Quote From Coach Gambetta > No tolerance for gurus spreading, misinformation. Marketing disguised as info using sciency terms. »
Vanessa Raw have a special cave pain! We need more visual artist in sport. She could make sweat painting?
Ironman Melbourne is coming and we are pretty excited about the Greg Bennett debut.
Autre fait intéressant, un duel Jacob and Craig Alexander. En fait, tous les plus grands noms australiens seront là, cela peut paraitre assez étonnant quand on sait qu’Abu Dhabi sera à la même époque.
Complete article here. We are not agree with some points, we do not believe it promotes a heel strike since a treadmill is softer, some change their form to be more on that moving belt.
1. Treadmill running pulls on the hip flexors at a predetermined belt speed and, through a neurologic “stretch reflex,” the flexors are activated at the same time. This inhibits the hip midfoot extensors (glutes), making it more difficult to fire them.
2. With the backward belt motion, the knee is drawn into extension more than in road running, mildly stretching the hamstrings. That same “stretch reflex” will inhibit and weaken the quadriceps.
3. The moving belt has a tendency to encourage more ankle dorsiflexion. This promotes a heel strike and initiates a stretch reflex in the calf, increasing risk for Achilles injuries, calf shortness and other biomechanical faults.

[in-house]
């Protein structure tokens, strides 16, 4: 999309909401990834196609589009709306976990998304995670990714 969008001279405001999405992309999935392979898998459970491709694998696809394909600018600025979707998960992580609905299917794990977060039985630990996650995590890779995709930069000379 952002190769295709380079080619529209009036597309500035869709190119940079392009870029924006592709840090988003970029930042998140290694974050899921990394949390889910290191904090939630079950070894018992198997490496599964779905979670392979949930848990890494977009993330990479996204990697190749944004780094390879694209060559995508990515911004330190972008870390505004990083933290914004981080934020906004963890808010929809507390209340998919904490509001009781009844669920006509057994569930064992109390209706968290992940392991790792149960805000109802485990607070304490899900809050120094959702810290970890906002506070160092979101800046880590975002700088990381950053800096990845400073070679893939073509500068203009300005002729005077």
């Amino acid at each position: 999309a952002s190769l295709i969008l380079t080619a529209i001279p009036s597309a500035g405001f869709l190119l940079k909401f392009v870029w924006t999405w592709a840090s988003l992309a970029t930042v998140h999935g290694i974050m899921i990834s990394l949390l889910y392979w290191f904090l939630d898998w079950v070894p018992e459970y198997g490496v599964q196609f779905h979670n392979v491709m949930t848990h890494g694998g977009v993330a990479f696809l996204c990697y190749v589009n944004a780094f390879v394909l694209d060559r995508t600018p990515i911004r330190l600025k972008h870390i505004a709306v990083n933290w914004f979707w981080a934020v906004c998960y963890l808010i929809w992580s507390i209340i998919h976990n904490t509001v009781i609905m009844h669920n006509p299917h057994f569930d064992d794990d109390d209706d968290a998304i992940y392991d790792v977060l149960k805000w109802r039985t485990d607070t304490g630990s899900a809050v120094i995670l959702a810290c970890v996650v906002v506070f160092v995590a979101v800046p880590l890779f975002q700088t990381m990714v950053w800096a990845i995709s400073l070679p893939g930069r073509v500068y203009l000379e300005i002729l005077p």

4. The treadmill naturally draws the leg backward, as opposed to the gluteal muscles doing this job, and causes a faster forward swing on the recovering leg. (Want to feel this effect? Speed up your treadmill.) This can cause more hip flexor recruitment, which can again inhibit proper gluteal function. If your core isn’t sufficiently engaged, these overactive hip flexors will draw the pelvis forward, increasing the arch in your spine. Can you say back pain?
Your are controling that way your are aging!
Great article from Alex Hutchinson.
Surprisingly, neither leg muscle size nor strength declined significantly with age among the subjects, suggesting that regular training had warded off the muscle-wasting effects of aging. The sample MRIs showed virtually indistinguishable quadriceps in a 40-year-old triathlete compared with a 70-year-old triathlete. In contrast, the quadriceps of a 74-year-old sedentary man were shrivelled and enveloped in fat.
Numerous studies in the past have documented the inexorable decline of muscle with age, but they have generally used sedentary subjects to draw broad conclusions about the intrinsic effects of aging.